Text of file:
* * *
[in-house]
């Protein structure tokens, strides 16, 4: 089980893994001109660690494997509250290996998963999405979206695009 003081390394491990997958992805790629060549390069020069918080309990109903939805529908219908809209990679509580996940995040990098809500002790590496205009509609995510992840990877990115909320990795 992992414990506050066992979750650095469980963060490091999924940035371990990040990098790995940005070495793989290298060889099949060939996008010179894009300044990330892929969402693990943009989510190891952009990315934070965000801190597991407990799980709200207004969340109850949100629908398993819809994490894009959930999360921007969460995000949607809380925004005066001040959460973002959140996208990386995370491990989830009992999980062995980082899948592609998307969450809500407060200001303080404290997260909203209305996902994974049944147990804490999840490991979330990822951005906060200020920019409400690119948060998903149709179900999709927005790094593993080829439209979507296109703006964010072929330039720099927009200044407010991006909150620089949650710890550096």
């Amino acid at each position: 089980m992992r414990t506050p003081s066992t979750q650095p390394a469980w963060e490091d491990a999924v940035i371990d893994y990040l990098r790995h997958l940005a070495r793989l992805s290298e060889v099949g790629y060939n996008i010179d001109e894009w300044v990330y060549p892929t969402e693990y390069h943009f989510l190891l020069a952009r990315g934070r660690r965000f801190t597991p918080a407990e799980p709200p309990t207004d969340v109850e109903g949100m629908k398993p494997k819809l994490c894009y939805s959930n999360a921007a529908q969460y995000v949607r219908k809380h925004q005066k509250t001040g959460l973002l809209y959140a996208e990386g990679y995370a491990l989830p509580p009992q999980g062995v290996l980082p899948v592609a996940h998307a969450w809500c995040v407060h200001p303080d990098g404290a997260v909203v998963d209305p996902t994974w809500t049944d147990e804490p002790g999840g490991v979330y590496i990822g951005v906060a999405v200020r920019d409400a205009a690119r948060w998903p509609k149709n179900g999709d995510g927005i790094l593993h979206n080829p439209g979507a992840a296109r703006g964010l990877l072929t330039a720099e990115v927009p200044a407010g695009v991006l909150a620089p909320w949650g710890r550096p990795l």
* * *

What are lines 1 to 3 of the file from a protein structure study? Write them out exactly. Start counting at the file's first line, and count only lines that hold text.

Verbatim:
[in-house]
């Protein structure tokens, strides 16, 4: 089980893994001109660690494997509250290996998963999405979206695009 003081390394491990997958992805790629060549390069020069918080309990109903939805529908219908809209990679509580996940995040990098809500002790590496205009509609995510992840990877990115909320990795 992992414990506050066992979750650095469980963060490091999924940035371990990040990098790995940005070495793989290298060889099949060939996008010179894009300044990330892929969402693990943009989510190891952009990315934070965000801190597991407990799980709200207004969340109850949100629908398993819809994490894009959930999360921007969460995000949607809380925004005066001040959460973002959140996208990386995370491990989830009992999980062995980082899948592609998307969450809500407060200001303080404290997260909203209305996902994974049944147990804490999840490991979330990822951005906060200020920019409400690119948060998903149709179900999709927005790094593993080829439209979507296109703006964010072929330039720099927009200044407010991006909150620089949650710890550096």
């Amino acid at each position: 089980m992992r414990t506050p003081s066992t979750q650095p390394a469980w963060e490091d491990a999924v940035i371990d893994y990040l990098r790995h997958l940005a070495r793989l992805s290298e060889v099949g790629y060939n996008i010179d001109e894009w300044v990330y060549p892929t969402e693990y390069h943009f989510l190891l020069a952009r990315g934070r660690r965000f801190t597991p918080a407990e799980p709200p309990t207004d969340v109850e109903g949100m629908k398993p494997k819809l994490c894009y939805s959930n999360a921007a529908q969460y995000v949607r219908k809380h925004q005066k509250t001040g959460l973002l809209y959140a996208e990386g990679y995370a491990l989830p509580p009992q999980g062995v290996l980082p899948v592609a996940h998307a969450w809500c995040v407060h200001p303080d990098g404290a997260v909203v998963d209305p996902t994974w809500t049944d147990e804490p002790g999840g490991v979330y590496i990822g951005v906060a999405v200020r920019d409400a205009a690119r948060w998903p509609k149709n179900g999709d995510g927005i790094l593993h979206n080829p439209g979507a992840a296109r703006g964010l990877l072929t330039a720099e990115v927009p200044a407010g695009v991006l909150a620089p909320w949650g710890r550096p990795l």